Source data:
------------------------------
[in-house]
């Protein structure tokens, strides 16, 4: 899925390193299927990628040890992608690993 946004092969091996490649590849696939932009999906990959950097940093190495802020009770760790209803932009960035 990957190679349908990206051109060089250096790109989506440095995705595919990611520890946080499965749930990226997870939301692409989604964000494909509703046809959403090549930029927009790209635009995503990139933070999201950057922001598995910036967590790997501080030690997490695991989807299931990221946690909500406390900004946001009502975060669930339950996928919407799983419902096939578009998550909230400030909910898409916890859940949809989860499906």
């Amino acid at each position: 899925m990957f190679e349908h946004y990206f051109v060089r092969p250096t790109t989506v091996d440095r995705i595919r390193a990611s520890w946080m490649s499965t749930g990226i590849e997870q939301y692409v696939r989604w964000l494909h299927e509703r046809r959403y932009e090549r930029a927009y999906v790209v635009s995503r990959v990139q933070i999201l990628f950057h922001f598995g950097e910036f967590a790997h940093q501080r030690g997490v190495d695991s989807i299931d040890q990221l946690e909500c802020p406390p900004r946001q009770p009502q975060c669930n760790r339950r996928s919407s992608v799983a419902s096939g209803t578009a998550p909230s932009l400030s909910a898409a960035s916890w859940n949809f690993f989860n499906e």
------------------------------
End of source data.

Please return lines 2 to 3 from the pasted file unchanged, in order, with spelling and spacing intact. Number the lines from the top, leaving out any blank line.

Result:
């Protein structure tokens, strides 16, 4: 899925390193299927990628040890992608690993 946004092969091996490649590849696939932009999906990959950097940093190495802020009770760790209803932009960035 990957190679349908990206051109060089250096790109989506440095995705595919990611520890946080499965749930990226997870939301692409989604964000494909509703046809959403090549930029927009790209635009995503990139933070999201950057922001598995910036967590790997501080030690997490695991989807299931990221946690909500406390900004946001009502975060669930339950996928919407799983419902096939578009998550909230400030909910898409916890859940949809989860499906």
């Amino acid at each position: 899925m990957f190679e349908h946004y990206f051109v060089r092969p250096t790109t989506v091996d440095r995705i595919r390193a990611s520890w946080m490649s499965t749930g990226i590849e997870q939301y692409v696939r989604w964000l494909h299927e509703r046809r959403y932009e090549r930029a927009y999906v790209v635009s995503r990959v990139q933070i999201l990628f950057h922001f598995g950097e910036f967590a790997h940093q501080r030690g997490v190495d695991s989807i299931d040890q990221l946690e909500c802020p406390p900004r946001q009770p009502q975060c669930n760790r339950r996928s919407s992608v799983a419902s096939g209803t578009a998550p909230s932009l400030s909910a898409a960035s916890w859940n949809f690993f989860n499906e």